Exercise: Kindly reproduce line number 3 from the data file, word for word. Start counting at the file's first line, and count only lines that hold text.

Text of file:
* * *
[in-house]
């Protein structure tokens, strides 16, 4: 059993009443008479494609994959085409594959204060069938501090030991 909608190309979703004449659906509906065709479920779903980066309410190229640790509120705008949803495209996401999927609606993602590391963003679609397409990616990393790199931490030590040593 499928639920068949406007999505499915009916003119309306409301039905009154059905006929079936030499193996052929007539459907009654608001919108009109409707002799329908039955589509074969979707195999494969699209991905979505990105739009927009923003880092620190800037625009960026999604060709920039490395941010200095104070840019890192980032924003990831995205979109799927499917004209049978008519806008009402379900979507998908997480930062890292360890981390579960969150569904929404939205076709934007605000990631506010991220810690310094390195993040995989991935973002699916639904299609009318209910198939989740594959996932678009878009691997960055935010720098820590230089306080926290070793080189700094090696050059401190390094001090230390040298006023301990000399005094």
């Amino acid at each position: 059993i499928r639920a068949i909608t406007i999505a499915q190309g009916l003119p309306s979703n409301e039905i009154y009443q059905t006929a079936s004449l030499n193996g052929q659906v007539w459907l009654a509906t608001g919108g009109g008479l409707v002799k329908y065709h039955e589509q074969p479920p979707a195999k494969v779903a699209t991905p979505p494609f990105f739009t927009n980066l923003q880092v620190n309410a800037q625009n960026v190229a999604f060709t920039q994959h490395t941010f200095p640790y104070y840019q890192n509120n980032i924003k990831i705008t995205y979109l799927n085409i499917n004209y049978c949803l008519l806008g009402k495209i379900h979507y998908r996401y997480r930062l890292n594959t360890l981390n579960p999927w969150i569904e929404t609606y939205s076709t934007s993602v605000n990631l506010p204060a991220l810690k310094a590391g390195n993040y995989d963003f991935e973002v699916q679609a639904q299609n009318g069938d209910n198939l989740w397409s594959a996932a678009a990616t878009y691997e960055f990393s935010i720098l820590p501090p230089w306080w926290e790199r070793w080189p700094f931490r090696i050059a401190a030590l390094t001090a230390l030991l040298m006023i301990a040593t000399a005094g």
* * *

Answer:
């Amino acid at each position: 059993i499928r639920a068949i909608t406007i999505a499915q190309g009916l003119p309306s979703n409301e039905i009154y009443q059905t006929a079936s004449l030499n193996g052929q659906v007539w459907l009654a509906t608001g919108g009109g008479l409707v002799k329908y065709h039955e589509q074969p479920p979707a195999k494969v779903a699209t991905p979505p494609f990105f739009t927009n980066l923003q880092v620190n309410a800037q625009n960026v190229a999604f060709t920039q994959h490395t941010f200095p640790y104070y840019q890192n509120n980032i924003k990831i705008t995205y979109l799927n085409i499917n004209y049978c949803l008519l806008g009402k495209i379900h979507y998908r996401y997480r930062l890292n594959t360890l981390n579960p999927w969150i569904e929404t609606y939205s076709t934007s993602v605000n990631l506010p204060a991220l810690k310094a590391g390195n993040y995989d963003f991935e973002v699916q679609a639904q299609n009318g069938d209910n198939l989740w397409s594959a996932a678009a990616t878009y691997e960055f990393s935010i720098l820590p501090p230089w306080w926290e790199r070793w080189p700094f931490r090696i050059a401190a030590l390094t001090a230390l030991l040298m006023i301990a040593t000399a005094g």